Our new church has worked out well so far. Our family, having come from a “missional” and “transformational” church with a pastor who is angry when challenged has needed to heal. We’ve really enjoyed coming to church just to hear the bible preached. The church we attend preaches straight through on most every Sunday. We’ve needed this. No pressure to join a small group every week, no projects and slick presentations. No recycling of themes just in case we’re too dumb to get the message. It’s all about the bible, all about study.
There recently was a reminder that we cannot just be hearers only though, but doers, and there are churches being planted. There are missionaries to support. Most of all, there are needs in the body, and that seems to be the biggest way service is done. Prayer is very important too, with prayers in service several times, several times a week we get a prayer/praise email with real messages from the body. This little church takes prayer very seriously.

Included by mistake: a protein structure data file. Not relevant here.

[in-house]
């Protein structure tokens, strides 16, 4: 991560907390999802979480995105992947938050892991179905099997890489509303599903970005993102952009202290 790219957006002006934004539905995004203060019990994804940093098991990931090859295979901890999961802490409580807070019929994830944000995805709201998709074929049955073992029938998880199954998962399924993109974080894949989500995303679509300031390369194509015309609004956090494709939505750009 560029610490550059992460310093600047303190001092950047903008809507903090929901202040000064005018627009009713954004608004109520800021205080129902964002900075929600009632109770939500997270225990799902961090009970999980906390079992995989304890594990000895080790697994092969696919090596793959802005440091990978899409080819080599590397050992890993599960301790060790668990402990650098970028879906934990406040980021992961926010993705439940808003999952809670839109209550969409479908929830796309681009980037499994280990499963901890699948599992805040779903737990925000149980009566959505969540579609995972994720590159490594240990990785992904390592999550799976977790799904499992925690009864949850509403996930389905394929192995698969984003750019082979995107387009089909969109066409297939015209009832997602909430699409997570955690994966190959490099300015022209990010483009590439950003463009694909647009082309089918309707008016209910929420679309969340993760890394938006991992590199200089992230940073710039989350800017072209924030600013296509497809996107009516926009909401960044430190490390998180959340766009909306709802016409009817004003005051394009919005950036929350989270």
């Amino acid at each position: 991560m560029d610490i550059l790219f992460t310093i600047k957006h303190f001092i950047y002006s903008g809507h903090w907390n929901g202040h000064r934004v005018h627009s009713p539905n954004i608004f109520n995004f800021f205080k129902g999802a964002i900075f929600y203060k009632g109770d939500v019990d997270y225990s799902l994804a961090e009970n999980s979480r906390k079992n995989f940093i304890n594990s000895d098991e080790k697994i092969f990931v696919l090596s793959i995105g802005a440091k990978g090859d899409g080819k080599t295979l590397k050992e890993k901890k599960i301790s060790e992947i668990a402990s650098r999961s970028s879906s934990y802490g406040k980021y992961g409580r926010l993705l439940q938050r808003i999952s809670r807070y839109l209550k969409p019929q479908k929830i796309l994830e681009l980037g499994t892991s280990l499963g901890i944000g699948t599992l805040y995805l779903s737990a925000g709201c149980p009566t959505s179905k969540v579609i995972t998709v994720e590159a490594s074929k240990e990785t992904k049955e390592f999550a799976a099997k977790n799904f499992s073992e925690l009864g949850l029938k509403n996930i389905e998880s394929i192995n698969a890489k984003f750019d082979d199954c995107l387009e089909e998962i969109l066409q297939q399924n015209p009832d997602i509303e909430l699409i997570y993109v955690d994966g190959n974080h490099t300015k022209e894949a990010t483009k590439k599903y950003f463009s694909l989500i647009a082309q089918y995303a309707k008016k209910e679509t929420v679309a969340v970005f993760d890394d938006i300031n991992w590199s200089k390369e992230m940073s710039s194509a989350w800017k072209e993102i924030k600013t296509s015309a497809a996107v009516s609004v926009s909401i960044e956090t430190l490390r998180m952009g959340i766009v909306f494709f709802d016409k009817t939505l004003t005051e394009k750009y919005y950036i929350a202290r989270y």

Verse by verse, it’s a theme that goes beyond the pulpit. We’re still in John, it’s been over a year, and we’re not halfway through yet in the weekly services. In bible study we’re going through Revelation. The pastor teaching this has been doing it for weeks and we’re still on the very first verses. It’s refreshing, some may think it’s boring, but to me it’s great to get all the background. We don’t attend on Sunday night, it is a service for the body. They get together for a lesson in proverbs. Next they divide into groups such as teens, a bible club for the younger children, and something for the adults. I know special choirs practice also on Sunday night. I also know something goes on Wednesday night, we haven’t investigated. There are also small groups meeting everywhere. There is also a class in the week called the “bible institute” and I believe it’s a very in depth class in the bible but also possibly including church history. I’m a bit fuzzy though it’s brought up every once in a while.